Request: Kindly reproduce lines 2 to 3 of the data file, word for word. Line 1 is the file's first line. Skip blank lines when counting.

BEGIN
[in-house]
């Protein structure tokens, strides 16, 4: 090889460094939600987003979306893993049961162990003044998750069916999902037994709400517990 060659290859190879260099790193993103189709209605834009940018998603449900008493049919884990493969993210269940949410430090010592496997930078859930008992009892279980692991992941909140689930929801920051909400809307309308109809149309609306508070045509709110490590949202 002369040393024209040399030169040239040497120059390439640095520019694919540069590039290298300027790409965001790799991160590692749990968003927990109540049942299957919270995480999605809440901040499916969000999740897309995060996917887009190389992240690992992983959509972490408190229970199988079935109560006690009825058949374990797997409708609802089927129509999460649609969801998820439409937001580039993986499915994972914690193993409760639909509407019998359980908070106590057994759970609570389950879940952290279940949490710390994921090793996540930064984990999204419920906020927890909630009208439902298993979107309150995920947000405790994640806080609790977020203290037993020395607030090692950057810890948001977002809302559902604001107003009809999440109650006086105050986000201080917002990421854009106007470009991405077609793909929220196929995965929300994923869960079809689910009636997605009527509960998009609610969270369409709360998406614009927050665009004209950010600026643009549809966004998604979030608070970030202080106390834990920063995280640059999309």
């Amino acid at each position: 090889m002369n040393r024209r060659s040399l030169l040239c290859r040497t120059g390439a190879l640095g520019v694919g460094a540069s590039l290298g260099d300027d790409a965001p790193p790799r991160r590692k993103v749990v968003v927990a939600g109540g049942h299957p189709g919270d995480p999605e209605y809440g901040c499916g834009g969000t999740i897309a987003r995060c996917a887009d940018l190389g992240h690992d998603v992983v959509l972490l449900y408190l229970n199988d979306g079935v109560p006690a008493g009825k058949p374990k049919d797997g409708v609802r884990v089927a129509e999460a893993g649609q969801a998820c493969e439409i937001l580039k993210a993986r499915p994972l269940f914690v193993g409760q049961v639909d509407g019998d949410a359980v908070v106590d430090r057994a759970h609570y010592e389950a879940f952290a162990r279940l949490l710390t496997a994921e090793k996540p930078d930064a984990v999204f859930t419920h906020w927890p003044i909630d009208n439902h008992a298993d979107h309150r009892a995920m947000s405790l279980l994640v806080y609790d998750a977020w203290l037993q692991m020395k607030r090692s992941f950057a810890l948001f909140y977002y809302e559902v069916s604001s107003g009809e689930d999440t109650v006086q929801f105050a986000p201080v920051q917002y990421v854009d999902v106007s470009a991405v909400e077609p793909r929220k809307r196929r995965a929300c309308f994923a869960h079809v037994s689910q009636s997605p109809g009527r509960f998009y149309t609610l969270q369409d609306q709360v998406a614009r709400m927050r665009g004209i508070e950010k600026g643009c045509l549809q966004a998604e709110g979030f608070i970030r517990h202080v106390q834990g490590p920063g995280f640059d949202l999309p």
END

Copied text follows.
């Protein structure tokens, strides 16, 4: 090889460094939600987003979306893993049961162990003044998750069916999902037994709400517990 060659290859190879260099790193993103189709209605834009940018998603449900008493049919884990493969993210269940949410430090010592496997930078859930008992009892279980692991992941909140689930929801920051909400809307309308109809149309609306508070045509709110490590949202 002369040393024209040399030169040239040497120059390439640095520019694919540069590039290298300027790409965001790799991160590692749990968003927990109540049942299957919270995480999605809440901040499916969000999740897309995060996917887009190389992240690992992983959509972490408190229970199988079935109560006690009825058949374990797997409708609802089927129509999460649609969801998820439409937001580039993986499915994972914690193993409760639909509407019998359980908070106590057994759970609570389950879940952290279940949490710390994921090793996540930064984990999204419920906020927890909630009208439902298993979107309150995920947000405790994640806080609790977020203290037993020395607030090692950057810890948001977002809302559902604001107003009809999440109650006086105050986000201080917002990421854009106007470009991405077609793909929220196929995965929300994923869960079809689910009636997605009527509960998009609610969270369409709360998406614009927050665009004209950010600026643009549809966004998604979030608070970030202080106390834990920063995280640059999309």
């Amino acid at each position: 090889m002369n040393r024209r060659s040399l030169l040239c290859r040497t120059g390439a190879l640095g520019v694919g460094a540069s590039l290298g260099d300027d790409a965001p790193p790799r991160r590692k993103v749990v968003v927990a939600g109540g049942h299957p189709g919270d995480p999605e209605y809440g901040c499916g834009g969000t999740i897309a987003r995060c996917a887009d940018l190389g992240h690992d998603v992983v959509l972490l449900y408190l229970n199988d979306g079935v109560p006690a008493g009825k058949p374990k049919d797997g409708v609802r884990v089927a129509e999460a893993g649609q969801a998820c493969e439409i937001l580039k993210a993986r499915p994972l269940f914690v193993g409760q049961v639909d509407g019998d949410a359980v908070v106590d430090r057994a759970h609570y010592e389950a879940f952290a162990r279940l949490l710390t496997a994921e090793k996540p930078d930064a984990v999204f859930t419920h906020w927890p003044i909630d009208n439902h008992a298993d979107h309150r009892a995920m947000s405790l279980l994640v806080y609790d998750a977020w203290l037993q692991m020395k607030r090692s992941f950057a810890l948001f909140y977002y809302e559902v069916s604001s107003g009809e689930d999440t109650v006086q929801f105050a986000p201080v920051q917002y990421v854009d999902v106007s470009a991405v909400e077609p793909r929220k809307r196929r995965a929300c309308f994923a869960h079809v037994s689910q009636s997605p109809g009527r509960f998009y149309t609610l969270q369409d609306q709360v998406a614009r709400m927050r665009g004209i508070e950010k600026g643009c045509l549809q966004a998604e709110g979030f608070i970030r517990h202080v106390q834990g490590p920063g995280f640059d949202l999309p």